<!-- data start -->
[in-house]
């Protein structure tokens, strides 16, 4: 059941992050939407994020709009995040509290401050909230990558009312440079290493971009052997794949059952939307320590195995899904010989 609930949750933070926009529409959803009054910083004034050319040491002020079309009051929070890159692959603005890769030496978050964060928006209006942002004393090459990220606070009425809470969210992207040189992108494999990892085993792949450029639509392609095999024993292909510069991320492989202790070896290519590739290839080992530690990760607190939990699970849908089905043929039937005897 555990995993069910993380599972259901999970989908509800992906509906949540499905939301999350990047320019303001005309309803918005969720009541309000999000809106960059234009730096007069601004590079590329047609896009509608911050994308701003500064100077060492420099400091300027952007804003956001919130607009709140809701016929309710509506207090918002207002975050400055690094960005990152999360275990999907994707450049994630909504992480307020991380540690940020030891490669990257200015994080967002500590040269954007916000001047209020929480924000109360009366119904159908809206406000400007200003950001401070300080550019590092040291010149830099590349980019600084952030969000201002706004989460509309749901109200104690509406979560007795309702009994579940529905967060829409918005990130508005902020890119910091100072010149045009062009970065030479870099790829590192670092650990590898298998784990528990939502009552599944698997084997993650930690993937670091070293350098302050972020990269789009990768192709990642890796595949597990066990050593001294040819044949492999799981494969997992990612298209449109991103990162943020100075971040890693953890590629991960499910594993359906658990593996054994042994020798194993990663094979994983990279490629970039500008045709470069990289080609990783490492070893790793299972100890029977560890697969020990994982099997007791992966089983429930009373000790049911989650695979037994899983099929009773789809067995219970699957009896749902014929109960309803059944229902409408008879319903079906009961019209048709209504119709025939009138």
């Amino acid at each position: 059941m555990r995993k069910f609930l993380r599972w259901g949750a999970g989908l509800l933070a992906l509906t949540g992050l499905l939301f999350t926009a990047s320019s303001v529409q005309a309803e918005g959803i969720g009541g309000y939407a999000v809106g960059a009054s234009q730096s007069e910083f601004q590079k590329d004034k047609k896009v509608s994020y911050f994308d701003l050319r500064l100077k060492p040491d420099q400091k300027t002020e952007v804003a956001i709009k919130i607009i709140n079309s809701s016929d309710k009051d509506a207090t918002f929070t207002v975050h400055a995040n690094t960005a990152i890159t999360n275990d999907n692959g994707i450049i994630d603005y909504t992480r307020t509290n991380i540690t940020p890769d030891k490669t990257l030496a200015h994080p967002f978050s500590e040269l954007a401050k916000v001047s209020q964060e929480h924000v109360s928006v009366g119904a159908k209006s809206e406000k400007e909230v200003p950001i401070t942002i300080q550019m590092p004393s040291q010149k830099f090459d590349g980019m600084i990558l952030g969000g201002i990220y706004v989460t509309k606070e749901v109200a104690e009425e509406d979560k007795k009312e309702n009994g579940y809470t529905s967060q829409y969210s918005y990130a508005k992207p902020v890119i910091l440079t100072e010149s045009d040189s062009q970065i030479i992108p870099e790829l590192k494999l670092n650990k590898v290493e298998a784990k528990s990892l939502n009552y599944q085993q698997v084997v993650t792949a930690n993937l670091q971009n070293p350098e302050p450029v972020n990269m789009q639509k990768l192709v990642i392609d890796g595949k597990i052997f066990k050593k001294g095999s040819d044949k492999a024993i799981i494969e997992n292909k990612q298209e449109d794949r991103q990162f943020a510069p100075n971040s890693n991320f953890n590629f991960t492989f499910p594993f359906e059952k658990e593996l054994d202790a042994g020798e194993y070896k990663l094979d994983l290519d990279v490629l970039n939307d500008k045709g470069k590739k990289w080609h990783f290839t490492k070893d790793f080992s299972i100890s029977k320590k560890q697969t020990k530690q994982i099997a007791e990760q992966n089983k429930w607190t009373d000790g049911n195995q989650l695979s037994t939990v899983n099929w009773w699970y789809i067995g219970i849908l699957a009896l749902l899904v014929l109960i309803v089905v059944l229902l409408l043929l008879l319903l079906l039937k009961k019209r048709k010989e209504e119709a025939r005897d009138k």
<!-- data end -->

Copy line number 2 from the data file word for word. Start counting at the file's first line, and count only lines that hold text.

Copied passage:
């Protein structure tokens, strides 16, 4: 059941992050939407994020709009995040509290401050909230990558009312440079290493971009052997794949059952939307320590195995899904010989 609930949750933070926009529409959803009054910083004034050319040491002020079309009051929070890159692959603005890769030496978050964060928006209006942002004393090459990220606070009425809470969210992207040189992108494999990892085993792949450029639509392609095999024993292909510069991320492989202790070896290519590739290839080992530690990760607190939990699970849908089905043929039937005897 555990995993069910993380599972259901999970989908509800992906509906949540499905939301999350990047320019303001005309309803918005969720009541309000999000809106960059234009730096007069601004590079590329047609896009509608911050994308701003500064100077060492420099400091300027952007804003956001919130607009709140809701016929309710509506207090918002207002975050400055690094960005990152999360275990999907994707450049994630909504992480307020991380540690940020030891490669990257200015994080967002500590040269954007916000001047209020929480924000109360009366119904159908809206406000400007200003950001401070300080550019590092040291010149830099590349980019600084952030969000201002706004989460509309749901109200104690509406979560007795309702009994579940529905967060829409918005990130508005902020890119910091100072010149045009062009970065030479870099790829590192670092650990590898298998784990528990939502009552599944698997084997993650930690993937670091070293350098302050972020990269789009990768192709990642890796595949597990066990050593001294040819044949492999799981494969997992990612298209449109991103990162943020100075971040890693953890590629991960499910594993359906658990593996054994042994020798194993990663094979994983990279490629970039500008045709470069990289080609990783490492070893790793299972100890029977560890697969020990994982099997007791992966089983429930009373000790049911989650695979037994899983099929009773789809067995219970699957009896749902014929109960309803059944229902409408008879319903079906009961019209048709209504119709025939009138």